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Only Woman in 1940s Law Class Featured in Documentary Premiering in Vermillion

Image Grace Day Lawyer Grace Day, the subject of the documentary "Amazing Grace," which will premiere April 14 at the USD School of Law.

VERMILLION, S.D. -- USD will host the South Dakota premiere of "Amazing Grace," a 30-minute documentary exploring the life, challenges and success of a Missouri attorney who was the only woman in her class at the University of South Dakota School of Law.

Grace (Steinberg) Day, who graduated in 1949, was the daughter of Polish immigrants who grew up working in her father’s shoe store in Onawa, Iowa, and dreamed of something more. When she enrolled in USD School of Law, she was the only female student in an industry that did not welcome women.

“Amazing Grace” will be screened at 5 p.m. Thursday, April 14 in the USD School of Law courtroom. Day and the filmmakers will be present and there will be a Q&A session following the showing. A reception will follow the presentation in the Davenport Evans Student Commons. The event is open to everyone.

Former television news anchor and reporter Heather McMichael produced “Amazing Grace” after hearing Day share her stories. “When I learned Grace was retiring I thought it was important to document her journey for future generations,” said McMichael, who now works in legal public relations. “Today, women comprise 40 percent of law school students, but in Grace’s time, at this law school, she was it. It’s an incredible story of perseverance.”

McMichael and her co-producer spent two years following Day and interviewing numerous people in her life, including her adult children, who are also lawyers, along with Day’s colleagues and a woman Day mentored who is now the Denver managing partner of large law firm. One of the high points of the documentary includes a trip back to USD law with Day.

“I don’t want to share what happened because I don’t want to spoil the story,” said McMichael. “Grace has made a huge impact on the legal industry and personifies the true definition of a legal trailblazer. It is an honor to get to know her. She’s very smart and funny.”

Day, now 88, lives in St. Joseph, Missouri, and keeps busy as a court-appointed volunteer and travels frequently to visit friends and family. Even though she attended law school more than 65 years ago, the memories of what she went through as the only woman in a class of 175 men are still vivid today.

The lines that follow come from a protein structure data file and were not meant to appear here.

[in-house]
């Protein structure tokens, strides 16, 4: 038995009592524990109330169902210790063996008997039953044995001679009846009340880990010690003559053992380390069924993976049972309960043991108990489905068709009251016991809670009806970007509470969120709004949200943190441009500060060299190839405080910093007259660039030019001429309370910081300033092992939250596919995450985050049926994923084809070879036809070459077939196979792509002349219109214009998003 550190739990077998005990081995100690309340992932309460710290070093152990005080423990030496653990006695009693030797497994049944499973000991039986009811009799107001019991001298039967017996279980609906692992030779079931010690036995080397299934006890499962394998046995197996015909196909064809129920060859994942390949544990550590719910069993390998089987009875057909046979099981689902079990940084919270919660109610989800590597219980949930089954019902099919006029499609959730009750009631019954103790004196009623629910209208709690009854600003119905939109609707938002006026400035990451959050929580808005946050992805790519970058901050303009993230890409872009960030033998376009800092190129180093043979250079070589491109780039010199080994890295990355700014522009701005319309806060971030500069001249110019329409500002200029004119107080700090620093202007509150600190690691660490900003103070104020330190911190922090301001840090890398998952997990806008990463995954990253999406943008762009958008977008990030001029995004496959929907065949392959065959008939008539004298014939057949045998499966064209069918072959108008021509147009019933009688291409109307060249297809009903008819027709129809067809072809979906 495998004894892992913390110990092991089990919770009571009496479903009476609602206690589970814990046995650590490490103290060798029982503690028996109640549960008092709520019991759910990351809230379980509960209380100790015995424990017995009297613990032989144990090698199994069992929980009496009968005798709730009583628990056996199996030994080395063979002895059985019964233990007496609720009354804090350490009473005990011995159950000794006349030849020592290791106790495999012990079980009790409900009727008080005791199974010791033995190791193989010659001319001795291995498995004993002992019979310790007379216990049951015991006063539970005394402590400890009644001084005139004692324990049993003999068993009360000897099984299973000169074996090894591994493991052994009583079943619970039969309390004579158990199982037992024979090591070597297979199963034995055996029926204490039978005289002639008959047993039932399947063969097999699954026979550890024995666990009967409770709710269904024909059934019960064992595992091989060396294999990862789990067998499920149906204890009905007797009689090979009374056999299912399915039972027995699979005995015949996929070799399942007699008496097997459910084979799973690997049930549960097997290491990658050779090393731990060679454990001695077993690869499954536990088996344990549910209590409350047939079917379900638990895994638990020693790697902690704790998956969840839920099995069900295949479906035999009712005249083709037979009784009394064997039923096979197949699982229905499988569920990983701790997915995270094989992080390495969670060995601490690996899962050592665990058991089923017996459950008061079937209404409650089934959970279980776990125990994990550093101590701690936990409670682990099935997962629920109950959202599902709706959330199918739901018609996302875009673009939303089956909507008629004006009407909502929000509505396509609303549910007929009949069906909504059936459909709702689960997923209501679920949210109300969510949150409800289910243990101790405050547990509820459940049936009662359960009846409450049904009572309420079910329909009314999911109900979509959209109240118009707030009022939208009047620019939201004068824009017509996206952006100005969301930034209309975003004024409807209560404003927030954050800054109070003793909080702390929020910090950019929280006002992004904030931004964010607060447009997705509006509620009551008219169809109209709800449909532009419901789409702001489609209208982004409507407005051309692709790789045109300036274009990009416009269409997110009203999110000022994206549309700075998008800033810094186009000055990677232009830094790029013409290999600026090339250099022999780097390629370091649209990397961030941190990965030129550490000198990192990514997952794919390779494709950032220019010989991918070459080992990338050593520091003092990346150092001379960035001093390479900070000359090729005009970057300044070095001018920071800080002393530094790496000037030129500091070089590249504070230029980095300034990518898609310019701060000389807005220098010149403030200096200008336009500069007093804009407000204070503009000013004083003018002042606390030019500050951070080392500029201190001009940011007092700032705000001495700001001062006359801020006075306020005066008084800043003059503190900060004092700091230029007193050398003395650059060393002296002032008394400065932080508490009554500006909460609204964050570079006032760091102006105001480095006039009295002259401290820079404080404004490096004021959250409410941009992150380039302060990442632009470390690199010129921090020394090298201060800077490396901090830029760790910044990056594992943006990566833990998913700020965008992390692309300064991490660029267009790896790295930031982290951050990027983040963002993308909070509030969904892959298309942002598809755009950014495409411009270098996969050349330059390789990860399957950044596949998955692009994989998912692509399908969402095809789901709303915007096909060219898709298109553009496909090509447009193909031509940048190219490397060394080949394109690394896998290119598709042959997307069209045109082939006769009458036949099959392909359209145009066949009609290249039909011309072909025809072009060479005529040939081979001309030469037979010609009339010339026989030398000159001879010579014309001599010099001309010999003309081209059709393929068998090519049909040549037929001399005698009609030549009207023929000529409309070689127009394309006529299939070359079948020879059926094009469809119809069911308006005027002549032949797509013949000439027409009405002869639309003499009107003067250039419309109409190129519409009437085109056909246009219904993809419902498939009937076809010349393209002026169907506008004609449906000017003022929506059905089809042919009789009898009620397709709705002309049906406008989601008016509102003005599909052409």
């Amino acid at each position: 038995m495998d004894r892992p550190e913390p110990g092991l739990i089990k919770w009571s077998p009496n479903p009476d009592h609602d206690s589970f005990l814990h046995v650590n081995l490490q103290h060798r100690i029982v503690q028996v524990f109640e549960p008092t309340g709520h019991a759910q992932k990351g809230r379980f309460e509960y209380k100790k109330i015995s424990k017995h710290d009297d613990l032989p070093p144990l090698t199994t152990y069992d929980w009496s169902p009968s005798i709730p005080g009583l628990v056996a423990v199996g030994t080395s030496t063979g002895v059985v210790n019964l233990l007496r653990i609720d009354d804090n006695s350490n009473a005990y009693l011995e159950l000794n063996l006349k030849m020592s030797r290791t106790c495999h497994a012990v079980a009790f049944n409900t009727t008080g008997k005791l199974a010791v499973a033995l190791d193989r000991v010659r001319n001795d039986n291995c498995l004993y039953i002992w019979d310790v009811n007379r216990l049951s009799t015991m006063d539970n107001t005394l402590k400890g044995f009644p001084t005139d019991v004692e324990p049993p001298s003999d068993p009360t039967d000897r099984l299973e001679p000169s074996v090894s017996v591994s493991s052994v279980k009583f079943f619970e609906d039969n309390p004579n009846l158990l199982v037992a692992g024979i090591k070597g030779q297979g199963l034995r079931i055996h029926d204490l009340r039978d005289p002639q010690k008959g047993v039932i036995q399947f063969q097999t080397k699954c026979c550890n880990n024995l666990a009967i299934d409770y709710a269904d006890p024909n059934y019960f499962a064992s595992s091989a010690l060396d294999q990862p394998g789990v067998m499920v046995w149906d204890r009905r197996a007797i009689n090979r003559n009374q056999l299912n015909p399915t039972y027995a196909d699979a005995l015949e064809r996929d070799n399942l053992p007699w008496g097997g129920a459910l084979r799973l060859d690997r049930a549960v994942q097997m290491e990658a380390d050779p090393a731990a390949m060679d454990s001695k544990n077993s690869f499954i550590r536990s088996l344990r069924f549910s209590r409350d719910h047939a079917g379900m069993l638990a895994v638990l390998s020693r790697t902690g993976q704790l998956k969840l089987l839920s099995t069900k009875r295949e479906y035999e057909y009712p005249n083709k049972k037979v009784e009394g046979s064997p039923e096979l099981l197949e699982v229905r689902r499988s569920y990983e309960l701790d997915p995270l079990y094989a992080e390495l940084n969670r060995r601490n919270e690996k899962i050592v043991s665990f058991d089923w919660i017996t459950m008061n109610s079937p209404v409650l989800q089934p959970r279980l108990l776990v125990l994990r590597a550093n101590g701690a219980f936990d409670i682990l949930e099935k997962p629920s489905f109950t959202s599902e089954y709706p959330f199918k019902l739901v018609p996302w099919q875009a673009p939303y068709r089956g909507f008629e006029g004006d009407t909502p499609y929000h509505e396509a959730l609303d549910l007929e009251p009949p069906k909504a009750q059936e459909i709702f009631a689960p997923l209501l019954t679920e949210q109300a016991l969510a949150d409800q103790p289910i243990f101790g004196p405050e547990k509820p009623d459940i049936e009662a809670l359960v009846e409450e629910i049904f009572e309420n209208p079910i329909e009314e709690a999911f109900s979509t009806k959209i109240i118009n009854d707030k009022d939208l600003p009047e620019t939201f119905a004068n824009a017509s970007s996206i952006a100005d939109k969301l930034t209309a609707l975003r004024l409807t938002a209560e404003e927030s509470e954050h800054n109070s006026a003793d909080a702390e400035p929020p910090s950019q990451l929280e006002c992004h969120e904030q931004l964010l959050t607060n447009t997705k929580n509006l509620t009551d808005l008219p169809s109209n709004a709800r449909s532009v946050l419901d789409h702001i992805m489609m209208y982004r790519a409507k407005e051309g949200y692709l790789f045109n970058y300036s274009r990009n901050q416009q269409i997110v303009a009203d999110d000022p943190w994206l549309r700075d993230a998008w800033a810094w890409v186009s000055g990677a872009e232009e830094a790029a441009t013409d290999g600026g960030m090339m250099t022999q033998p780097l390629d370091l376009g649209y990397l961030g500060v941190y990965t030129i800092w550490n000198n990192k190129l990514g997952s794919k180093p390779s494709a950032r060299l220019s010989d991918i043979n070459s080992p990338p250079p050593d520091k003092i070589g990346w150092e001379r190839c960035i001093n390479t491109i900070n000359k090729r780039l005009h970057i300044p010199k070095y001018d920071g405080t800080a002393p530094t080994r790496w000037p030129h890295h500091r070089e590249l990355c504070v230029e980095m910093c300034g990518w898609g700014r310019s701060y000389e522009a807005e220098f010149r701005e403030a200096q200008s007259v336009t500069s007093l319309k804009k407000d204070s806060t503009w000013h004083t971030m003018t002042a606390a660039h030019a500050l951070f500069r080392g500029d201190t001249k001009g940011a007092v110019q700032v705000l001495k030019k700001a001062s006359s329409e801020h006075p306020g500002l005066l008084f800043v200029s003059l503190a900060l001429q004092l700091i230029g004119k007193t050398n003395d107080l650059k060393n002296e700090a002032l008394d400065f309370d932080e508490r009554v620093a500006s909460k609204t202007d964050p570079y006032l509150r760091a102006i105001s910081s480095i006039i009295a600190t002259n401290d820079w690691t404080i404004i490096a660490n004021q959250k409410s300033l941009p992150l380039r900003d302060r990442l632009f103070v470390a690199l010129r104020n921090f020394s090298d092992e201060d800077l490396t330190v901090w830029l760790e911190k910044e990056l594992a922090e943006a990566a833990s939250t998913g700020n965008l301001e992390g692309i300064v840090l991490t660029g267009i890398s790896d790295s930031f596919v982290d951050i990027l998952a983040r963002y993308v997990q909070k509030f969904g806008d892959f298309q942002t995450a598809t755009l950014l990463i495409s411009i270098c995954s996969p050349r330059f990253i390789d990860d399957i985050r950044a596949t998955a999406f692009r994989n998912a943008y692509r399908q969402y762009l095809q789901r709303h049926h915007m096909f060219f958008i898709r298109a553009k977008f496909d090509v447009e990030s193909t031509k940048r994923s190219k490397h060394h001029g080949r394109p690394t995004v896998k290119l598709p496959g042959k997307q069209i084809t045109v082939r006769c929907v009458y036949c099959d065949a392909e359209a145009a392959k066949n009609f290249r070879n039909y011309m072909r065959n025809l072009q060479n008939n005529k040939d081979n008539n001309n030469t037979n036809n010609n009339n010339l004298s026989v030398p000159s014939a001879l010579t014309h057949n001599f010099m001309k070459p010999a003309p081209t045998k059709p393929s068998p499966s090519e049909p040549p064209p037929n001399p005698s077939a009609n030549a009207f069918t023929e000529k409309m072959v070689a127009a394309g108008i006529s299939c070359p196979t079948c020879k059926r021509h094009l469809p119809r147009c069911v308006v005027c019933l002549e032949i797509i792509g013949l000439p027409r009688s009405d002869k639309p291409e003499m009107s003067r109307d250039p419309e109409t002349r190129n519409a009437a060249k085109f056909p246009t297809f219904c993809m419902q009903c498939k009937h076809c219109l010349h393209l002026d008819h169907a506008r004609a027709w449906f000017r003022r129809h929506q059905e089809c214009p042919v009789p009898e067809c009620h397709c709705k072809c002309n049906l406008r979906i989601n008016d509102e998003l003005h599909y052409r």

“I had made up my mind that I wasn’t going to quit law school,” said Day. “Some of the men were nice guys but they just wanted to play dirty tricks and I can remember their antics just like it was yesterday.”

Day was featured in the most recent South Dakota Lawyer magazine.


USD’s Knudson School of Law prepares students for leadership in the administration of justice in South Dakota, including in rural areas where the demand is great, and for private practice, public service, business and other law-related endeavors anywhere. Its joint degree program allows students to also earn one of nine master’s degrees within the traditional three-year law curriculum, which includes course tracks in business, commercial, constitutional, criminal, employment, environmental, Indian, real estate and tax law as well as civil litigation and estate planning.


Founded in 1862 and the first university in the Dakotas, the University of South Dakota is the only public liberal arts university in the state, with 202 undergraduate and 84 graduate programs in the College of Arts & Sciences, School of Education, Knudson School of Law, Sanford School of Medicine, School of Health Sciences, Beacom School of Business and College of Fine Arts. With an enrollment of nearly 10,000 students and more than 400 faculty, USD has a 16:1 student/faculty ratio, and it ranks among the best in academics and affordability. USD’s 18 athletic programs compete at the NCAA Division I level.


Hanna DeLange
USD News